Icebox was on Steam Greenlight and did quite well by the looks of it. What does it mean to you to know there are so many people out there who like your game?
The game was successfully greenlit in under 3 weeks. The support from the online community and the local gaming scene at conventions like AVCON are encouraging and heart-warming.
Times have obviously changed over the years with platforms like Steam Greenlight and also Kickstarter now available to help developers raise funds and interest in their games. What do these platforms mean for indie developers like you who are trying to forge their way into the gaming world? Are they fundamental to helping bring your game to life?
When I first graduated university online communities like Greenlight & Kickstarter didn’t exist, so funding an Indie Game seemed a harder proposition. Although I have not used KS, it seems not only a potential means of funding a game but a useful mechanism for building a community. So who knows, maybe I’ll use it in the future.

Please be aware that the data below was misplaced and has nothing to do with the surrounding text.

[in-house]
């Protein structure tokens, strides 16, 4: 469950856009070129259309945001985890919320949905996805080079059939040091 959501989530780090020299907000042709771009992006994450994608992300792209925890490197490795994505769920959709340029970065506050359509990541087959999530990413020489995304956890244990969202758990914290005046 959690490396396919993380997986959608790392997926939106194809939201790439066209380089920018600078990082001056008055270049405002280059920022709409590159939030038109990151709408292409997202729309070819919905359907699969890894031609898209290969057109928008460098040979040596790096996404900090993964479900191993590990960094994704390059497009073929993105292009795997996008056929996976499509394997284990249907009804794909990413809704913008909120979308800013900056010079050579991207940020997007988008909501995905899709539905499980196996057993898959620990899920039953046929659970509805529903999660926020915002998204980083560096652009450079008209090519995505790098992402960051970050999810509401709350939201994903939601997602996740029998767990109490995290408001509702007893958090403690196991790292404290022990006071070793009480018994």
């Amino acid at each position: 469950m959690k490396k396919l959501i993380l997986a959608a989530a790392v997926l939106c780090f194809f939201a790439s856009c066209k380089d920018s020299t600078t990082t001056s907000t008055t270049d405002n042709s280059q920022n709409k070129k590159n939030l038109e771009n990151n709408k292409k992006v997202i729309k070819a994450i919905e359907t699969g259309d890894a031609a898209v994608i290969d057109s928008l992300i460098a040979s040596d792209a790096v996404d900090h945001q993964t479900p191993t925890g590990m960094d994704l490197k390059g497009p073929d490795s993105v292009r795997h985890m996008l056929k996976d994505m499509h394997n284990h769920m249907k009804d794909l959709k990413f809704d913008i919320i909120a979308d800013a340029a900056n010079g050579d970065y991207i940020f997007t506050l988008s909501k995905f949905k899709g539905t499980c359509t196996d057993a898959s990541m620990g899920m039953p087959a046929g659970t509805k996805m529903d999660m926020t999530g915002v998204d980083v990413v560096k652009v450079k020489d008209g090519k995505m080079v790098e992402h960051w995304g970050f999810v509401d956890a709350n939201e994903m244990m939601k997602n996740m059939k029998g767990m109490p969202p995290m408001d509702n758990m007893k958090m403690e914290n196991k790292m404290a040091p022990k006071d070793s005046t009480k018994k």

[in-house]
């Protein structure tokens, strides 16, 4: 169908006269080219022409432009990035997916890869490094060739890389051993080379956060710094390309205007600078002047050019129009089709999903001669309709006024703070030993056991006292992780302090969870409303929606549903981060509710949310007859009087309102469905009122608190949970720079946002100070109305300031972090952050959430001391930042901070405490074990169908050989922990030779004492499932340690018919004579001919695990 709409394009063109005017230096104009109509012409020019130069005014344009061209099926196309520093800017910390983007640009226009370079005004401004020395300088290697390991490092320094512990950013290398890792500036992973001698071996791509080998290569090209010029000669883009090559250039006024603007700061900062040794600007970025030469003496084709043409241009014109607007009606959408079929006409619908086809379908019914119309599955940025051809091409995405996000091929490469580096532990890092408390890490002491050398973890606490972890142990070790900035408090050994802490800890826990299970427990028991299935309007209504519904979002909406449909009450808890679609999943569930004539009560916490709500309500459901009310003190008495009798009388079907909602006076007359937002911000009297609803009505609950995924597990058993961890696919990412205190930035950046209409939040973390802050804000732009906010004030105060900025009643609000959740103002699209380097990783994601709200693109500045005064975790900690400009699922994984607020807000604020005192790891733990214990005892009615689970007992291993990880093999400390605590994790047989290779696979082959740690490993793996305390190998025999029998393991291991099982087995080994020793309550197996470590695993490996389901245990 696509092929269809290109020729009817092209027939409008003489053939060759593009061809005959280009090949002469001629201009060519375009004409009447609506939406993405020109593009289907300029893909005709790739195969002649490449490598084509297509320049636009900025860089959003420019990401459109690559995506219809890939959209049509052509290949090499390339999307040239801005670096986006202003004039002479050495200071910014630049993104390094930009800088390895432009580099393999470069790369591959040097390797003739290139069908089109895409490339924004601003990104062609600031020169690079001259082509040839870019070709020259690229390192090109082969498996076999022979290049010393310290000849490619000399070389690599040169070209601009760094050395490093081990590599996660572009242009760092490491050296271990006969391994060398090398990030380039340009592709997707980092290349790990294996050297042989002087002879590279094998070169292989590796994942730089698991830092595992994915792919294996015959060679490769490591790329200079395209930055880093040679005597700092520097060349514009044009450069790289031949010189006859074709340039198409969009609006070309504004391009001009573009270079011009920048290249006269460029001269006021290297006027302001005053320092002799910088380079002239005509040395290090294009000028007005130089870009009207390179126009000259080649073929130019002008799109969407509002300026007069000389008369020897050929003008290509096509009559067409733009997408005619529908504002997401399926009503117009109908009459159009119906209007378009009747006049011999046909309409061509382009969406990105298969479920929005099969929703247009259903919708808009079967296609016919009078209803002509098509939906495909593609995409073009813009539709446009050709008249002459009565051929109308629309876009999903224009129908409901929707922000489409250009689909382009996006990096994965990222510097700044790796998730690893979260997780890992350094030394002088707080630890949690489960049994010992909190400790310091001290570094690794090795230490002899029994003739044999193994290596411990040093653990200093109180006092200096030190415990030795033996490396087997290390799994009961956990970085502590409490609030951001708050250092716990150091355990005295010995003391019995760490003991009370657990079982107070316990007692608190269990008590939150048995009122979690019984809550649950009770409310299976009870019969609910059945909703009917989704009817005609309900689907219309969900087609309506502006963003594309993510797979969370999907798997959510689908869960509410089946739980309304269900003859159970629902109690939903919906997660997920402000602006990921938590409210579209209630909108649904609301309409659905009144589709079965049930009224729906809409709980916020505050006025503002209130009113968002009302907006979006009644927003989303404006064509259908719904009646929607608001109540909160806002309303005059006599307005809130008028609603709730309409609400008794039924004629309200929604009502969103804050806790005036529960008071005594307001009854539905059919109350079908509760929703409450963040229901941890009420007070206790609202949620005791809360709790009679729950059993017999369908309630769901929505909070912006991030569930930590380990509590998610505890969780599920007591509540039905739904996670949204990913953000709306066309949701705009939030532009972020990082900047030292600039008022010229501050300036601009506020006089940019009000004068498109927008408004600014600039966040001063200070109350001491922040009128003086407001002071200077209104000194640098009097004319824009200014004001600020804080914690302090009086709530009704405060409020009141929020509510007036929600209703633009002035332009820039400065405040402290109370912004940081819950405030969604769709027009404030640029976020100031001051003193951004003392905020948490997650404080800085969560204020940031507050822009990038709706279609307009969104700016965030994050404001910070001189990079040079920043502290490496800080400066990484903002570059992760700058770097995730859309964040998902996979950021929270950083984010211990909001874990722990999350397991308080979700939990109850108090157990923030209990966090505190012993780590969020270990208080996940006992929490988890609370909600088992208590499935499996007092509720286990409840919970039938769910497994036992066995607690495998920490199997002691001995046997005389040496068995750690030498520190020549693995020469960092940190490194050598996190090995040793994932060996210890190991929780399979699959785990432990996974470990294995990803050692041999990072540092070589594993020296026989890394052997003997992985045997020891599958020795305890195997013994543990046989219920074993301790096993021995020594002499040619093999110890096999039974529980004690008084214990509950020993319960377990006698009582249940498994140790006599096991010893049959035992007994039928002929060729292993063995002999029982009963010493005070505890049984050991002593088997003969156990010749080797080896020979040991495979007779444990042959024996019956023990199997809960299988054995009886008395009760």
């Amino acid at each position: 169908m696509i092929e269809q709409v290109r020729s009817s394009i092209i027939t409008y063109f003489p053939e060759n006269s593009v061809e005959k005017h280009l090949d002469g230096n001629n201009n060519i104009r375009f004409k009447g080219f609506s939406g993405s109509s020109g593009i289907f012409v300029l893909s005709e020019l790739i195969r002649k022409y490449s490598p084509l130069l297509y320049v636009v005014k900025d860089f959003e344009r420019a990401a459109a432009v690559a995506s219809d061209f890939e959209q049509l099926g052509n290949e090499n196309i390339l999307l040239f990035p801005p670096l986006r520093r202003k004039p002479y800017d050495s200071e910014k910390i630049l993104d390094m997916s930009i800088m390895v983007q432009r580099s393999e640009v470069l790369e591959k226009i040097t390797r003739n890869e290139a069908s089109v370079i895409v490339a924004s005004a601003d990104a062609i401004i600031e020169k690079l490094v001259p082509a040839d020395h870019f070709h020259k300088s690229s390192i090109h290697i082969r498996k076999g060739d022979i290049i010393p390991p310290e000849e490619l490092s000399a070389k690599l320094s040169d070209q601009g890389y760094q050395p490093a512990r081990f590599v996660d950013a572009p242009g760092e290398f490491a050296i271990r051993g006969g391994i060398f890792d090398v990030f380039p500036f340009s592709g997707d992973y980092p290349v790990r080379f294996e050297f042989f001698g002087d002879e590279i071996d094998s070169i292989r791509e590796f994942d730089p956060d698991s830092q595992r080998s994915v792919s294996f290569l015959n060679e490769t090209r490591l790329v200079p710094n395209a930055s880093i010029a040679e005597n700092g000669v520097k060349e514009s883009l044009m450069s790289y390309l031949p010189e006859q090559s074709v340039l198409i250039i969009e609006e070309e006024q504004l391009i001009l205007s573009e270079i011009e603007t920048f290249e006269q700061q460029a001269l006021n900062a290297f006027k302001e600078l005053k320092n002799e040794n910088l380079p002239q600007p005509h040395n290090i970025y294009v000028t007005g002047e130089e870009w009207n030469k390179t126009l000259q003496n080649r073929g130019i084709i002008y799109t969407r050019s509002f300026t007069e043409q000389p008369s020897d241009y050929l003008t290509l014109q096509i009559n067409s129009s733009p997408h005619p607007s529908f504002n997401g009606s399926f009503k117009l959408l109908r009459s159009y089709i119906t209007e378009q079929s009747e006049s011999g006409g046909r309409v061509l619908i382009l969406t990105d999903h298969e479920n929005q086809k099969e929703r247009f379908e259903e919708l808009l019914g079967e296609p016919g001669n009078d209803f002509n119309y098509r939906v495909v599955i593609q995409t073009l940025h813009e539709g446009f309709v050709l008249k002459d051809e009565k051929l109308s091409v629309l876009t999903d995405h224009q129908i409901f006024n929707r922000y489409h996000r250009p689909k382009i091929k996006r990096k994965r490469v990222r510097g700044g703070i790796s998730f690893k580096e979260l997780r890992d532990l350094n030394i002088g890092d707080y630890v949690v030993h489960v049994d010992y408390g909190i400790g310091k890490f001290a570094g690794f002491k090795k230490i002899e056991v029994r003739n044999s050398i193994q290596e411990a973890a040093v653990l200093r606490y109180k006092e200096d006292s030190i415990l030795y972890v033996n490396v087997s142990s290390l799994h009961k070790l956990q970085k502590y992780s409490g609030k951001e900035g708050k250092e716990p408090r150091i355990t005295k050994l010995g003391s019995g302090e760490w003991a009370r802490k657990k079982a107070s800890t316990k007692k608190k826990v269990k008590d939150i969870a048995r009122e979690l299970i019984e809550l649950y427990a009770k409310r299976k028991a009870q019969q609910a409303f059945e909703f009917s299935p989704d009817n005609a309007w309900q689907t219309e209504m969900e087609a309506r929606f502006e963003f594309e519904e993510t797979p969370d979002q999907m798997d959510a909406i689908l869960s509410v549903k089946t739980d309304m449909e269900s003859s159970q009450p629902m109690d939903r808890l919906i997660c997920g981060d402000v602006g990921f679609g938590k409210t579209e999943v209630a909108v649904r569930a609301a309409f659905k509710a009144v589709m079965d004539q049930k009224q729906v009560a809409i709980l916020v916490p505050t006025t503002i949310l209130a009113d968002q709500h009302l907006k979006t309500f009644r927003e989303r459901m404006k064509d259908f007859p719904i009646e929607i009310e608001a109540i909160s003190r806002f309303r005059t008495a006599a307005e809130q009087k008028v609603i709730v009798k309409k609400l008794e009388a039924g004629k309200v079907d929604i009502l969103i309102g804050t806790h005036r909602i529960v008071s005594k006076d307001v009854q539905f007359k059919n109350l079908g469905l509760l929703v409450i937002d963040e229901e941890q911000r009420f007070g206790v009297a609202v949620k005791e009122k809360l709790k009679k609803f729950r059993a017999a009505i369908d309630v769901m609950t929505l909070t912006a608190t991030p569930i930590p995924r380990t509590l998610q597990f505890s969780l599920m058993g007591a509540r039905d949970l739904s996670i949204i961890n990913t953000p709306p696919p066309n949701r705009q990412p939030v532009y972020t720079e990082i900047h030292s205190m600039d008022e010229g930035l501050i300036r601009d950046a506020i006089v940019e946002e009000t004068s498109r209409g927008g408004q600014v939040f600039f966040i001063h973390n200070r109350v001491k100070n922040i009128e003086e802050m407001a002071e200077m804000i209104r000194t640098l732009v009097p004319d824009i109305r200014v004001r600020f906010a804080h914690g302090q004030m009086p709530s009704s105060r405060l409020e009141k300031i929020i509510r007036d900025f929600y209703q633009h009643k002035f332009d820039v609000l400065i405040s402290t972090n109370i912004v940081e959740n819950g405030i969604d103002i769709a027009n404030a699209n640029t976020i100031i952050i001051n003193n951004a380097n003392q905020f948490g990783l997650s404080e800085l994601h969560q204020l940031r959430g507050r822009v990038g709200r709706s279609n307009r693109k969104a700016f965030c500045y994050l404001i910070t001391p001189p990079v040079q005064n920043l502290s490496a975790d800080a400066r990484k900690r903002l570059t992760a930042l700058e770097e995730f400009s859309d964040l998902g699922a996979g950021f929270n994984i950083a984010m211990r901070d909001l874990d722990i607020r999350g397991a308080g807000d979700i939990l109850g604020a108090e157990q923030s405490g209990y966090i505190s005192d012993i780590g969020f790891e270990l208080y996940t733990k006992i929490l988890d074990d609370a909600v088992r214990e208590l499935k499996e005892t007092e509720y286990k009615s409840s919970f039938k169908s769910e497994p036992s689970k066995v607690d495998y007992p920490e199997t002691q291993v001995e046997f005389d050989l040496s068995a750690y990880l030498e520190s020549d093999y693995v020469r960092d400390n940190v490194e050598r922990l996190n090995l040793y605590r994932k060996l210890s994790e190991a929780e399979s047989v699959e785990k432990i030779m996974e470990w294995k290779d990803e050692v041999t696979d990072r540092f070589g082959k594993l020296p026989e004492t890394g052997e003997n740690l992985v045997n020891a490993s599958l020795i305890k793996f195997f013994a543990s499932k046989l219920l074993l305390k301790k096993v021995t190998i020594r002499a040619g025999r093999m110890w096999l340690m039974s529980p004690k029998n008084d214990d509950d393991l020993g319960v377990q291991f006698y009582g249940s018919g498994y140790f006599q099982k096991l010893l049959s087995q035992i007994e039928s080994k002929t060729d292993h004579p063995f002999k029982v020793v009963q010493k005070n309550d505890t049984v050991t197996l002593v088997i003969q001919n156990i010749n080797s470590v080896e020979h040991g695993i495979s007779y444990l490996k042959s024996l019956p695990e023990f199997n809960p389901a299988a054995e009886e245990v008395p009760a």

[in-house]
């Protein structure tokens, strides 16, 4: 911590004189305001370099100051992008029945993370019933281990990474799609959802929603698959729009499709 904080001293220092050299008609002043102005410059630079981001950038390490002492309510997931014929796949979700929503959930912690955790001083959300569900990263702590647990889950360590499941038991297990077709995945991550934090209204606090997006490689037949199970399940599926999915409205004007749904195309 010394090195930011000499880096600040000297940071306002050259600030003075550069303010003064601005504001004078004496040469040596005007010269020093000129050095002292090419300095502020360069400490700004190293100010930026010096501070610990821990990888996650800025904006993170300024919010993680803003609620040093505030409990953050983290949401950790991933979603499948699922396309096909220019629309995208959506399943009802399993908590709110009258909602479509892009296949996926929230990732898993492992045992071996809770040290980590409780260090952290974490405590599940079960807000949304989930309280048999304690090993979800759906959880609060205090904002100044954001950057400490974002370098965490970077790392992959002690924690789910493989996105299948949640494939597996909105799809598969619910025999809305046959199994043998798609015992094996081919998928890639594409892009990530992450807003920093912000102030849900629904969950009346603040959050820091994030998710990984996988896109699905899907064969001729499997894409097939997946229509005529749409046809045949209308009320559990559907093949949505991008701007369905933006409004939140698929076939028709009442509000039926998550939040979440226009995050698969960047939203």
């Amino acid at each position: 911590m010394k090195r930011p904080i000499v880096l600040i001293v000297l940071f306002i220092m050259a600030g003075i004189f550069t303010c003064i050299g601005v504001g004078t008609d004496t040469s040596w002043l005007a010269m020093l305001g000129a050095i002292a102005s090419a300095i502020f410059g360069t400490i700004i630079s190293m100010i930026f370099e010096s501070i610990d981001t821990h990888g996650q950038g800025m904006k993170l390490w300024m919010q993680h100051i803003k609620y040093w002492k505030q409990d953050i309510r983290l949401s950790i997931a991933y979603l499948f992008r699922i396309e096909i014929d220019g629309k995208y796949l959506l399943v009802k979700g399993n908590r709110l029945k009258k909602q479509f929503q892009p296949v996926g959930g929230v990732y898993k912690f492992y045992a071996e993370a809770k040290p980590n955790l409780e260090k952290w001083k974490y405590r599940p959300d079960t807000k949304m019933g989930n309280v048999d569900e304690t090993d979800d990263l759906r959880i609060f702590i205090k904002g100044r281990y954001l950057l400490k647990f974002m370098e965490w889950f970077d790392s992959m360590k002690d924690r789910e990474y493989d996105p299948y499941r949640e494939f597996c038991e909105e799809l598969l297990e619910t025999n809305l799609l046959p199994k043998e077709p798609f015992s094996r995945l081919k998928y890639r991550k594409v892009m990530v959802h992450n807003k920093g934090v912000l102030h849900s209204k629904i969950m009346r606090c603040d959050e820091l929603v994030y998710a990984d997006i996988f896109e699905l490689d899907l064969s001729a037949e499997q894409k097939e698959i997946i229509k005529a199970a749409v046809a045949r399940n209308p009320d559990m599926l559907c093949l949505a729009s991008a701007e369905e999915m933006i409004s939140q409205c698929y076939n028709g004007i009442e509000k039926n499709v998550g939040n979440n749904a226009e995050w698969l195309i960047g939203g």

Getting back on track to Icebox; are there any future plans for the game? Maybe taking it to other platforms if it takes off?
Take things one step at a time. My focus is to initially release the game onto Steam/Itch.io. Hopefully, I’ll also get the opportunity to present the game at local Adelaide and Australian events like AVCON to personally say thanks to the gaming community.
Should the game succeed, or God forbid fail (I hope it doesn’t), what are your plans for the future following the release. Do you have other game ideas in the pipeline? Would you give up on the game development dream?
Again, I’ll take one step at a time. Support the game based on customer requests, and update it to meet player expectations. Plenty of half-baked ideas in the pipeline for future games, but I plan to spend a few months prototyping ideas and maybe releasing smaller projects. See where the wind blows, I guess.
Finally, we’ll finish with getting your opinion on a recent hot topic in the gaming industry. Hello Games recently released No Man’s Sky, a truly ambitious game which has taken some serious flack due to issues arising from its release, such as the hiccup with online multiplayer. What are your views on this? Were they too ambitious, were there areas they could improve on, or did they underestimate how popular such a game would be?
One personal takeaway is managing player expectations. Be realistic about schedules and features. Answer questions as best I can without hyperbole.